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So far, the great tit has coped with climate change

Its food supply out of sync, a European bird has escaped population decline – for now

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2:31pm, April 25, 2013
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Though climate change has knocked little birds called great tits out of sync with their chicks’ food supply, the birds are maintaining their population numbers, a new study finds. But the way the tits cope may give them only a temporary reprieve.

“It’s buying them time,” says ecologist Tom Reed of the Netherlands Institute of Ecology in Wageningen.

Warmer springs mean that the peak food demands for Parus major chicks come later than the annual burst of local caterpillars. With less food, fewer young survive to leave their nests, Reed reports. However, the smaller resulting cohort of fledglings faces less competition for winter nuts and other resources. So a greater percentage of the youngsters survive through the winter than previously did, and — so far — this survival uptick has kept the study population from shrinking, Reed and an international team report in the April 26 Science.

These “quite acrobatic little birds” are close relatives of North America’s chickadees, Reed says. Decades ago, researchers set out nest boxes in a Dutch national park, and great tits readily moved in, forming a manageable study population.

Intense monitoring allowed Marcel Visser, also at Wageningen and a coauthor of the study, to realize that the nest timing was going wrong. In 1998, he and a colleague reported that the park’s great tits wereone of the first documented examples of birds getting ecologically out of sync with food because of climate change.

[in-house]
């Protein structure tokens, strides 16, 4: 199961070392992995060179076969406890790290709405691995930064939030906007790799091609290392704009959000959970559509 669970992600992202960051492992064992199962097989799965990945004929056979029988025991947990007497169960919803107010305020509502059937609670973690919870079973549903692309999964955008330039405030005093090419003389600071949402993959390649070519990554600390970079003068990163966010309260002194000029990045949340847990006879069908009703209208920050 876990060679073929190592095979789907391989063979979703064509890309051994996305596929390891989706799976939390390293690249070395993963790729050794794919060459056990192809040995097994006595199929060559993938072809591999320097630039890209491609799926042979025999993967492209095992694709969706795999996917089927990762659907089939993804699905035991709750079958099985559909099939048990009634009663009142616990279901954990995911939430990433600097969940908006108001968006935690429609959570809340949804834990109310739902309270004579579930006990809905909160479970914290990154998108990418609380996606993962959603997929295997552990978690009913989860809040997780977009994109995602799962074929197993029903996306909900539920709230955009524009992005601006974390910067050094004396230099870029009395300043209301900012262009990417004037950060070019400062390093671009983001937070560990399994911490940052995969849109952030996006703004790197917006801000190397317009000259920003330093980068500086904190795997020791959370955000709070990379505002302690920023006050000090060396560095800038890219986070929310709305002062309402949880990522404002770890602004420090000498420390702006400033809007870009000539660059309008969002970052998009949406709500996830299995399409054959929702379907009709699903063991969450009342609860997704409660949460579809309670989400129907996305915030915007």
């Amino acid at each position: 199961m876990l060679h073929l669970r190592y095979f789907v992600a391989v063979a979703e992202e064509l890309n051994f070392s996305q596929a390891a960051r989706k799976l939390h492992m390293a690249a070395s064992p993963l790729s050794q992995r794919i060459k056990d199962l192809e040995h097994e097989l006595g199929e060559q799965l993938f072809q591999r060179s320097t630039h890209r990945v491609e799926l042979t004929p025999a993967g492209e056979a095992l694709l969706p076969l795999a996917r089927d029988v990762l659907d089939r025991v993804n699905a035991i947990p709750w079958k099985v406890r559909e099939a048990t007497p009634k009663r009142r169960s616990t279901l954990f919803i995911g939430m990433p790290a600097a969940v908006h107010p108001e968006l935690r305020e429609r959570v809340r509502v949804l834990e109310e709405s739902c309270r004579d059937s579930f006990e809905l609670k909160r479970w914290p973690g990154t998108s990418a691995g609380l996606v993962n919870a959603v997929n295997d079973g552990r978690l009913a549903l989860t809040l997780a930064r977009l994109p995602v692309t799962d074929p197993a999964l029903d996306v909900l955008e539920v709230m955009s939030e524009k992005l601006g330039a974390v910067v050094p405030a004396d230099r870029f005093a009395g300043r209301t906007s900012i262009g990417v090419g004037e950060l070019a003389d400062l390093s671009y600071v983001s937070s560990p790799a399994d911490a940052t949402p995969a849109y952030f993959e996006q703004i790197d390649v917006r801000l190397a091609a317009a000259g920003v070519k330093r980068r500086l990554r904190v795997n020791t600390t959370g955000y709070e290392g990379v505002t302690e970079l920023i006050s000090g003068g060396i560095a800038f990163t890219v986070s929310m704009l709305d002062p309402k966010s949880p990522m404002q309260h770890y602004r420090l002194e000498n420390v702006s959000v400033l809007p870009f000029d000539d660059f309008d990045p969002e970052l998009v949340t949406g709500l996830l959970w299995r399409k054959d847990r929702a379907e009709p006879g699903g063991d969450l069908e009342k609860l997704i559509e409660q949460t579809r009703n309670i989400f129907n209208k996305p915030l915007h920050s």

Springtime in northern Europe had become unusually warm by the 1980s, and the trend has continued. The birds don’t migrate so they and the insects are exposed to the same weather. But caterpillars are more sensitive to a change in temperature, Reed says. The caterpillars and birds also take their temperature cues at different times in the spring. The differences mean the caterpillars tend to peak a lot earlier. The birds, unfortunately, haven’t kept pace.

With 37 years of data in the new study, researchers also detected that this mismatch is changing evolutionary pressures on the great tits. The breeding pairs that nest a bit earlier now produce more surviving offspring, so the population is getting a little nudge toward the new timing regimen. It remains to be seen whether the climate will change too fast for this slow adaptation to protect the population.

This kind of climate-induced mismatch between animals and their food supply has become a common worry among biologists. Pied flycatchers, small birds that spend winters in Africa, don’t return to Europe soon enough to catch the spring insect bonanza. In West Greenland,, migratory caribou miss the best grazing. And in Norway, puffins are declining as the spring bloom of plankton often misses the main hatching of herring and shrinks the -food supply later needed to feed puffin chicks.

Still unclear is whether any out-of-sync species besides the great tits would get some relief from the benefits of lessened competition among youngsters. “We should be very cautious about suggesting that this is a widespread response to [food-supply] mismatch,” says ecologist Sarah Burthe from the Centre for Ecology and Hydrology in Edinburgh. Many studies, she says, already show that animals raise fewer total offspring in years with significant mismatches.

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